The use of violent practices in Egyptian prisons of the sort that Tito describes has been well documented by both local and international human rights groups. As well as electrocution, Human Rights Watch has collected testimony from former detainees alleging that the use of extreme stress positions – including the suspension of prisoners in the air while their hands are tied via a hook in the wall – is commonplace, and that both the removal of fingernails and anal rape by officers can also occur during interrogations. Last week Egypt’s Ministry of Foreign Affairs described the claims made by Human Rights Watch as ‘flimsy’ and an act of ‘deliberate defamation’. The Guardian invited the ministry to respond to Tito’s specific claims of mistreatment, but had not received any answer by the time of publication.

Hussein Baoumi, Egypt campaigner for Amnesty International, told the Guardian that Tito’s ordeal echoes the larger human rights crisis engulfing the country today, where a state of emergency is in place, unsanctioned protests are outlawed, and a major crackdown on free expression has seen several journalists jailed and hundreds of websites censored. “The Egyptian authorities have targeted Tarek because he dares to defend victims of state violations, and because he dares to voice his opinions peacefully,” Baoumi said. “The degree of mistreatment and torture that he details is extremely alarming.”

Last year Amnesty released a report which estimated that the rate of forced disappearances in Egypt had grown so rapidly an average of four citizens a day were now being kidnapped and held incommunicado by the security forces. The latest notable victim is one of Tito’s legal colleagues: Ibrahim Metwally Hegazy, founder of the Association of the Families of the Disappeared, who was snatched a week ago while en route to a UN conference in Geneva on enforced disappearances.

He has since been charged with managing an illegal group, spreading false news and cooperating with foreign organisations, crimes which could be met with a prison sentence of five years. Hegazy was one of the lawyers investigating the disappearance and murder last year of Giulio Regeni, an Italian PhD student from Cambridge University, who was found dead on the outskirts of Cairo with multiple signs of torture on his body that experts say are consistent with techniques known to be used by the Egyptian security forces.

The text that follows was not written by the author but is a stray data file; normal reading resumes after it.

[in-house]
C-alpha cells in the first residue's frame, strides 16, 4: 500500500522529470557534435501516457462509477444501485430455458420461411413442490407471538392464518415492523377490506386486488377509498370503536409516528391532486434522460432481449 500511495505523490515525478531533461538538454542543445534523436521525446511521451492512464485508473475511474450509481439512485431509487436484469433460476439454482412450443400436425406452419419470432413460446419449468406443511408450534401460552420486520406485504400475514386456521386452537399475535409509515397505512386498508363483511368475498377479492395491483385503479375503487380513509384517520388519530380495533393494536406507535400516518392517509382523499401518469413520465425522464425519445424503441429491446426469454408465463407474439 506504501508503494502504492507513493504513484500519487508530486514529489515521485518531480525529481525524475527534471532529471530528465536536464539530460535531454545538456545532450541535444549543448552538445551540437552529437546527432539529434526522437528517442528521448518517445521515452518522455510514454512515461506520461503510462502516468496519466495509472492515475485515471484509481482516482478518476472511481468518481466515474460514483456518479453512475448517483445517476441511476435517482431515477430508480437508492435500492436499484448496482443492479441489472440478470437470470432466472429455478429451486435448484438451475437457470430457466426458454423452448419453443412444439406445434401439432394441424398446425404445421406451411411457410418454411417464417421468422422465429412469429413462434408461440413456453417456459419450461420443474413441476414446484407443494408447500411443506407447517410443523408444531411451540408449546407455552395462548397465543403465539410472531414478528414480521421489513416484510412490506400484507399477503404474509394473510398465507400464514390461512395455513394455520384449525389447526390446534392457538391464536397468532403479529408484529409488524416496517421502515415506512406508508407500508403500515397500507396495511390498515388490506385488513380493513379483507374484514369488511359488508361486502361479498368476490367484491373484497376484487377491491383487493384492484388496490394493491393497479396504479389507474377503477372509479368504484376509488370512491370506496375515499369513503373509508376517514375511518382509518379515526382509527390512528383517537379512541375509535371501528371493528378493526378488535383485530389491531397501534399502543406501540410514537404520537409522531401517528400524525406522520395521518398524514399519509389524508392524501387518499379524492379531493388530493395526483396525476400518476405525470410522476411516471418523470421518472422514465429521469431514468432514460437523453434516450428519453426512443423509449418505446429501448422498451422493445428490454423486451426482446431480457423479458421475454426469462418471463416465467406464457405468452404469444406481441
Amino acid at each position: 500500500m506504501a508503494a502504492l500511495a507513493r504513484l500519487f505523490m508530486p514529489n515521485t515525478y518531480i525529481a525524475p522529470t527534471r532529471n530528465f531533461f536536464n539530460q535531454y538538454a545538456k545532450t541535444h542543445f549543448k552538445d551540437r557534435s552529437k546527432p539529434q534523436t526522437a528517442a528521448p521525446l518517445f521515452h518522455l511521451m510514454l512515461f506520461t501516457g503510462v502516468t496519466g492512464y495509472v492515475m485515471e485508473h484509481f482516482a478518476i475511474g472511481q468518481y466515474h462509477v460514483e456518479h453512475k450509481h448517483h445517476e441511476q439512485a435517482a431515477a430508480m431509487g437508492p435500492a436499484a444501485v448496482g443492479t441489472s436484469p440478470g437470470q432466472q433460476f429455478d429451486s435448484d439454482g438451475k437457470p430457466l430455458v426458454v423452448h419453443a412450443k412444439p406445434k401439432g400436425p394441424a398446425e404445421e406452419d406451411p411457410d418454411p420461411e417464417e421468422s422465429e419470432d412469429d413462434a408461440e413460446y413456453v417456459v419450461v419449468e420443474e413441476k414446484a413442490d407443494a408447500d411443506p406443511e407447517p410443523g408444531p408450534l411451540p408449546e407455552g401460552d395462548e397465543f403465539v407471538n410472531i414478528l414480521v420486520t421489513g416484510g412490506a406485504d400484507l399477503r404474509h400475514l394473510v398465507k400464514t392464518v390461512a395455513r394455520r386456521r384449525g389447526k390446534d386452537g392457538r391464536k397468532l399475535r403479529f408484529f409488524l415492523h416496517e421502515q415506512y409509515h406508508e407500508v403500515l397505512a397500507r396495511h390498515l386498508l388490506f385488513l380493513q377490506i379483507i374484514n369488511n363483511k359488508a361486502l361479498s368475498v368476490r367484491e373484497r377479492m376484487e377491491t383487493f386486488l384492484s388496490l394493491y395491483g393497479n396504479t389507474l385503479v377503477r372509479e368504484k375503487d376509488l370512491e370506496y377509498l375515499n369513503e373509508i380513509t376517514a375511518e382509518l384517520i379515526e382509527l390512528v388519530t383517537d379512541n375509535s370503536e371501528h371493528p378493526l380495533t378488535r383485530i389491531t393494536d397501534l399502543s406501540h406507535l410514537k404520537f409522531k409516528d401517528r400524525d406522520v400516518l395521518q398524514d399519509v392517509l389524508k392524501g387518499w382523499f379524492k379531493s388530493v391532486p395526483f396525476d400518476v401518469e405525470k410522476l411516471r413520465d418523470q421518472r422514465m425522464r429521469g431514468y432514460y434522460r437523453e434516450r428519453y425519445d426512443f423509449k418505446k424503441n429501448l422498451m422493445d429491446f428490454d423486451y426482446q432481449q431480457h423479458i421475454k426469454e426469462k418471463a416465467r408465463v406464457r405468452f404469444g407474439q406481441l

Hegazy’s persecution, along with the testimony provided by Tito, will increase pressure on the British government to stop selling weaponry to Egypt. In recent days Egypt’s government was an invited guest at the huge state-sponsored DSEI arms fair held in London’s Docklands, despite the fact that polling conducted by Opinium and commissioned by the Campaign Against The Arms Trade has found that two-thirds of Britain’s population oppose arms exports to Egypt. Last month Alastair Burt, foreign office minister for the Middle East, wrote an article in Egypt’s state-controlled al-Ahram newspaper praising the Egyptian regime’s counter-terrorism efforts but making no mention of widespread human rights abuses by the country’s security forces.

Tito is now out of prison. After a flurry of final transfers between detention sites and repeated delays to his release due to claims by security officers that they had lost key legal papers relating to his case, he was eventually let go – but not, according to Tito, before being warned by an officer that the security forces, “decide which papers are important and which papers to lose, and we can always do that again in the future.” Four criminal cases are still open against him with hearings scheduled for next month; the original political charge of being a member of a banned organisation also remains unresolved, and Tito knows that there could be another knock on the door at any time. In the meantime, he will continue his human rights work.

“It sounds romantic,” he concluded, “but carrying on is what gives the whole experience meaning. Egypt deserves more than this.”

-This is an extended version of a news report published in The Guardian
-Photograph by David Degner
-September 2017